Religion Today Summaries - Apr. 6, 2007

Compiled & Edited by Crosswalk Editorial Staff

Religion Today Summaries - Apr. 6, 2007

Daily briefs of the top news stories impacting Christians around the world.
 
In today's edition:

  • Virginia UMC Pastor Accepts Practicing Homosexual as Member
  • Justice in Indonesia’s Religious Conflicts Appears Uneven
  • Study Examines Why Adults Switch Churches
  • The Untold Story of the First English Settlers' Landing 400 Years Ago

Virginia UMC Pastor Accepts Practicing Homosexual as Member

An official with the Institute on Religion and Democracy believes the recent approval of an active homosexual for membership at a Virginia United Methodist church will force the denomination to take a closer look at its guidelines for church membership, OneNewsNow.com reports. Two years ago, minister Ed Johnson of South Hill United Methodist Church granted immediate church membership to a man who revealed he was living a homosexual relationship. The presiding bishop removed Johnson from his pulpit and moved him to another congregation. But now, the new pastor at South Hill has accepted the same homosexual man for membership. Mark Tooley of the IRD feels this case will challeng the church, calling it a chance "for us to confront what the liberal side of the church has been advocating, which is that church membership is a right to which everyone is entitled, because they believe in a gospel of what they call inclusiveness rather than in the gospel of what, I think, the orthodox would call divine calling."

Justice in Indonesia’s Religious Conflicts Appears Uneven

Justice dispensed in Indonesia’s religious conflicts seems to favor Muslims over Christians following relatively light sentences given to three Muslim extremists who beheaded three Christian teenagers in Poso, Compass Direct News reports. On March 21, Judge Udar Siregar sentenced Hasanuddin (who goes by a single name) to 20 years, and Irwanto Irano and Lilik Purnomo to 14 years each, for the murders. The men could have received the death sentence, but Siregar said he treated the defendants leniently because they confessed to the crime and expressed remorse. On Monday (April 2), less than two weeks after the verdict was handed down, 12 Christians went on trial for the murder of two Muslims. These murders took place during violent protests that followed the September 22, 2006 execution of Fabianus Tibo, Marinus Riwu and Dominggus da Silva – three Catholics whose roles in a 2000 Muslim massacre were far less clear than that of the extremists responsible for the beheadings. Authorities continue to debate the root cause of ongoing conflict in Central Sulawesi and the possible solutions.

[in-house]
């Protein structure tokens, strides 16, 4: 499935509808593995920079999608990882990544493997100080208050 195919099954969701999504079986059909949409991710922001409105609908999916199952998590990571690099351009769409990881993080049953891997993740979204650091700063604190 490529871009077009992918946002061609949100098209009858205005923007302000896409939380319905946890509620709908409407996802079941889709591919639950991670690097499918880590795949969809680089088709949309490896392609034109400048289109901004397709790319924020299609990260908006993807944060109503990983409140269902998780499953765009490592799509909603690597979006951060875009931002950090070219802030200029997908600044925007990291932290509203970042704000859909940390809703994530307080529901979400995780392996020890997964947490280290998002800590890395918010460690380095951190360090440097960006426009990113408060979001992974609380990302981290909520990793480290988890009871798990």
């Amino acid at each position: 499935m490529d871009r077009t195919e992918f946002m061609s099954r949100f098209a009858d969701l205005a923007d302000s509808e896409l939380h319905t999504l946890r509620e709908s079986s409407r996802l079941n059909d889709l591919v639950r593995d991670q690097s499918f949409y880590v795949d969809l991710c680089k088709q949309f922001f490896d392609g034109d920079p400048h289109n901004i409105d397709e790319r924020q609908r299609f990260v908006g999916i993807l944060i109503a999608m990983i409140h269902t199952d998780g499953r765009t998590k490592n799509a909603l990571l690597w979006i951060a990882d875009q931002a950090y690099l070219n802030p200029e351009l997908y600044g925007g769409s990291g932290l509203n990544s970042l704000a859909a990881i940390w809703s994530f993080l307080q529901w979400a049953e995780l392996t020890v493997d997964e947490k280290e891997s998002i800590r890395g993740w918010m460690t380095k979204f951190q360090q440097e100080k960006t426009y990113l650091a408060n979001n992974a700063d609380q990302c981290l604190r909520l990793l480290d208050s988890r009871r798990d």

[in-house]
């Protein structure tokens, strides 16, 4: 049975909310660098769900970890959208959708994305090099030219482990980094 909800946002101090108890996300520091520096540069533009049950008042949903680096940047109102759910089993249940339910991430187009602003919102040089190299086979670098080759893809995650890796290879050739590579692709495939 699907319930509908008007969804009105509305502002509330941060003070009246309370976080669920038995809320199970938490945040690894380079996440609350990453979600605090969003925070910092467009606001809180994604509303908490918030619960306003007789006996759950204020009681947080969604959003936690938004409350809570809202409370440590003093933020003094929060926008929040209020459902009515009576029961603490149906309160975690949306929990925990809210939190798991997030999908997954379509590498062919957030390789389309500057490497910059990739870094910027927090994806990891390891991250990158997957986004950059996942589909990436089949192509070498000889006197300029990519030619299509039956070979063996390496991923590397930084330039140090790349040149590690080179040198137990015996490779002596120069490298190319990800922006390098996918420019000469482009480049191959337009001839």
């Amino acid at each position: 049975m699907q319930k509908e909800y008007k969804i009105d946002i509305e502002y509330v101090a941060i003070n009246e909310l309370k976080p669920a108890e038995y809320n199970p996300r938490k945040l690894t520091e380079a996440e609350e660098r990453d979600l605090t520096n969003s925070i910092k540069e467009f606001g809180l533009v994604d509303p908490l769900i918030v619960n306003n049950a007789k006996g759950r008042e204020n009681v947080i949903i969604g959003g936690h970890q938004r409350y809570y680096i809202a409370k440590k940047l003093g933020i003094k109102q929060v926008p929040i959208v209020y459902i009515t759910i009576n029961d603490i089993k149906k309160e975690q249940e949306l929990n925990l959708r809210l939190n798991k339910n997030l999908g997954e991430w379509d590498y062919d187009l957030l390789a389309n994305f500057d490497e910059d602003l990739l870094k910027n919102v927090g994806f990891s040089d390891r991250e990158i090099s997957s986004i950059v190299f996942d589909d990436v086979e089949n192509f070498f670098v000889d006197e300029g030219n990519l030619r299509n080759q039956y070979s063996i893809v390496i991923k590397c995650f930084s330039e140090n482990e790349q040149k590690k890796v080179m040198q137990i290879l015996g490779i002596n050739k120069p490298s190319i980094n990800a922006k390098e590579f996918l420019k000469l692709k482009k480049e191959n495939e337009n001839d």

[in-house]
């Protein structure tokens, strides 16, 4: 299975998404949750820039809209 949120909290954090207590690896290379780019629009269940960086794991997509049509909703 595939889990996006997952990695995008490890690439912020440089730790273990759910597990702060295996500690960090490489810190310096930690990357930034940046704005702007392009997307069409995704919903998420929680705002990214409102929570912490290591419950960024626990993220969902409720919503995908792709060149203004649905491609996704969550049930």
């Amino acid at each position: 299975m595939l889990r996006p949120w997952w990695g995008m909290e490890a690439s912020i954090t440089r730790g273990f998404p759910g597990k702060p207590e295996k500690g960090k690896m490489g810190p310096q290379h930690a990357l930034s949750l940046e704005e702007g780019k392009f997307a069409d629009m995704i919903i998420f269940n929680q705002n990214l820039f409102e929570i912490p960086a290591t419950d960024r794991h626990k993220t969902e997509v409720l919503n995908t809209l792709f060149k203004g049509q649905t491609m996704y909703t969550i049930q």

Study Examines Why Adults Switch Churches

Generally, adults who change churches for reasons other than moving are more likely fleeing their previous church rather than being drawn to another, Baptist Press reports, citing a recent study listing the top 10 reasons for switching churches. 58 percent of respondents to the LifeWay Research survey said the greatest impact on their decision to switch churches was "my need/desire to leave my previous church." The other 42 percent left because of a desire to join their current church, the study reported. The study builds on LifeWay Research's 2006 study of the formerly churched, which explored the reasons adults stop going to church.

The Untold Story of the First English Settlers' Landing 400 Years Ago

This April marks the 400th anniversary of the founding of America. On April 29, 1607, English settlers made their first successful landing in North America. After a four-month voyage, a young Anglican chaplain, Robert Hunt, led a group ashore on what is now known as Cape Henry, Virginia, seeking God's blessing on the new land. Three days earlier, their landing party was attacked by Chesapeake Indians and suffered injuries. Upon returning to the ship, Chaplain Hunt suggested that the company regroup to pray for three days. Only after purifying their hearts and spirits did they make a second attempt. Upon reaching the beachhead, the settlers held a prayer service, planting a cross on the dunes, dedicating the new land to God's purposes and declaring that the Gospel would be carried to the entire world from those shores. Exactly 400 years later, top Christian leaders from across the country are gathering in Virginia Beach for a special conference leading up to the actual anniversary, April 29. On that date, prayer will be made for America... recommitting the nation to God's purposes.

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